Forming an LLC in the state where the LLC will primarily conduct business is typically the easiest and most cost effective option, particularly if it is the your home state. Forming an LLC outside of your home state presents additional issues. For example, a business operating in California will have to register with the California Secretary of State (SOS), pay fees, and take other necessary steps before conducting business in California. If that business is formed in another state (say Nevada or Delaware), it will have to take similar steps in that state, essentially doubling the fees. That said, there may be some business advantages, tax or otherwise, when forming an LLC in other states such as Delaware or Nevada.

If the LLC is going to conduct a regulated business in a state other than California, it may be easier to obtain the necessary state licenses if it is a domestic LLC within that state.


Before drafting formation documents or making any filings, you should determine the name of the LLC. The name of an LLC must:

  • Contain the words “limited liability company” or the abbreviation “LLC” or “L.L.C.” The words “limited” and “company” may be abbreviated to “Ltd.” and “Co.” but these abbreviations are not preferred in practice.
  • Not include the terms “bank,” “trust,” “trustee,” “incorporated,” “inc.,” “corporation,” “corp.,” “insurer,” or “insurance company.”
  • Not be likely to mislead the public, as determined by the SOS.
  • Be distinguishable in the SOS’s records from the name of any domestic or foreign LLC authorized to transact business in California and any name reserved under California Revised Uniform Limited Liability Company Act (RULLCA), unless:
    • the LLC delivers to the SOS a certified copy of the final court judgment establishing the LLC’s right to use the name in California; or
    • the holder of the existing name consents to the new LLC’s use of the name and submits an undertaking to the SOS to change its name.

You also need to check the availability of a business name in California by performing a search on the SOS website. Performing this informal test is not determinative of availability and does not reserve the name you’ve chosen. Final name approval is determined by the SOS, so you shouldn't use a name until the SOS acknowledges that the Articles of Organization were accepted for filing. You can also request that your attorney perform a formal name availability request with the SOS to ensure availability.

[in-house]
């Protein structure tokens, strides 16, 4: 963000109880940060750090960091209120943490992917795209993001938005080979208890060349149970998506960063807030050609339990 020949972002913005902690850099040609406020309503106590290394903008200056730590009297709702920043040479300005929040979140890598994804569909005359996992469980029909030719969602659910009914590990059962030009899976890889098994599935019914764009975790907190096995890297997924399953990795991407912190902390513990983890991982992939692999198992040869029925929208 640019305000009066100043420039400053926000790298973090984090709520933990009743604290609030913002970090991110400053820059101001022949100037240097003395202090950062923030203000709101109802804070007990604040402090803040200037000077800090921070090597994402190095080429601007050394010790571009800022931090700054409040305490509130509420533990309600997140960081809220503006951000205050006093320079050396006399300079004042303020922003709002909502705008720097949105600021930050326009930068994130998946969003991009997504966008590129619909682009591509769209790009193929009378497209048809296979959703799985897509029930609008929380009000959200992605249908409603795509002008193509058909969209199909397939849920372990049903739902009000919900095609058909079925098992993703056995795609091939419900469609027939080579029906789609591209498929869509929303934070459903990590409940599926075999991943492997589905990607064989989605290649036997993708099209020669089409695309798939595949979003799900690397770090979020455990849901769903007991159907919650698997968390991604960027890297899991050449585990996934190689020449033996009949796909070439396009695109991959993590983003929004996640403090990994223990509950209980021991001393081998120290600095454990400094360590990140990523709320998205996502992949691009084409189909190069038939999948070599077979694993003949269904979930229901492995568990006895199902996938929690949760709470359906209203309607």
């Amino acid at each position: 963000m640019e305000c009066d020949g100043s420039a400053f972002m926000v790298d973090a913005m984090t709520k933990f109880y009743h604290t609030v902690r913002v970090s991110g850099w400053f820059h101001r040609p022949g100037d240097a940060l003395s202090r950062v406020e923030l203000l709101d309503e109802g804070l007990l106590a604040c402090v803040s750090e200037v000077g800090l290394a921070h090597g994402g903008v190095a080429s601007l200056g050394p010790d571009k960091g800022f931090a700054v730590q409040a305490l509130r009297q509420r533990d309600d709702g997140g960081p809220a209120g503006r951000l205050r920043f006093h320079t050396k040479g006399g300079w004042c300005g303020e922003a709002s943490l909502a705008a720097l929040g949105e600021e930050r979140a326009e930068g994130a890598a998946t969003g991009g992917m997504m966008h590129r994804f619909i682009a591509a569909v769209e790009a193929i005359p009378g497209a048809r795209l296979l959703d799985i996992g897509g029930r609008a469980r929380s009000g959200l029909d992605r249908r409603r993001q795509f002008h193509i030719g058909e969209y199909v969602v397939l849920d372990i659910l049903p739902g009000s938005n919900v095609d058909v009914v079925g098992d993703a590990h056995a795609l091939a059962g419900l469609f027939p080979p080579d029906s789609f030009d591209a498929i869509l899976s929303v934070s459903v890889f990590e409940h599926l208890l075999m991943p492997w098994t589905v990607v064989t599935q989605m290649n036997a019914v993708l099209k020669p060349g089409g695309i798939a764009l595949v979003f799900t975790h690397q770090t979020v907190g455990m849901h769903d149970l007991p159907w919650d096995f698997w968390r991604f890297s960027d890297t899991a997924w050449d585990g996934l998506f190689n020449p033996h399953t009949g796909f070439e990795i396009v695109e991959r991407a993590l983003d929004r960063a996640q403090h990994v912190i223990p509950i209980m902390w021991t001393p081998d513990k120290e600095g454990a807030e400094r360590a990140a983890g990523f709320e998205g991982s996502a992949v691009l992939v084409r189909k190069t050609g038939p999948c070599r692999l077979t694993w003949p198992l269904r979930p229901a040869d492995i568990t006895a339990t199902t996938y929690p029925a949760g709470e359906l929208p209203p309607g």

If the LLC intends to use its name as a trademark, service mark, domain name, or trade name, you’ll also need to perform a trademark search to see if the name is currently registered by another business. Federal trademark searches can be conducted for free online with the United States Patent and Trademark Office. Trademarks and service marks can also be registered at the state level. You should have backup name choices in case a name is already taken or rejected.

Name Reservation

After deciding on a name, your attorney can reserve it by filing a name reservation request, available on the SOS website (see Secretary of State: Name Reservation Request). This reservation only lasts for up to 60 days and will expire after that. Additional time can be requested after expiration of at least one day.

Fictitious Business Name

There is often confusion as to whether a business will require a fictitious business name. If the LLC will use a name other than the one listed in its articles of organization, it must file a fictitious business name (FBN) statement with the clerk of either:

After filing the FBN statement, the LLC must:

  • Within 30 days, publish the FBN statement in a newspaper of general circulation in:
    • the county where the FBN statement was filed;
    • an adjoining county (if the county of filing has no newspaper of general circulation); or
    • Sacramento County, if the LLC has no place of business in California.
  • Within 30 days after completion of publishing, file an affidavit of publication with the clerk of the county where the FBN statement was filed.


Once the state of formation and the name of the LLC have been identified, you need to determine: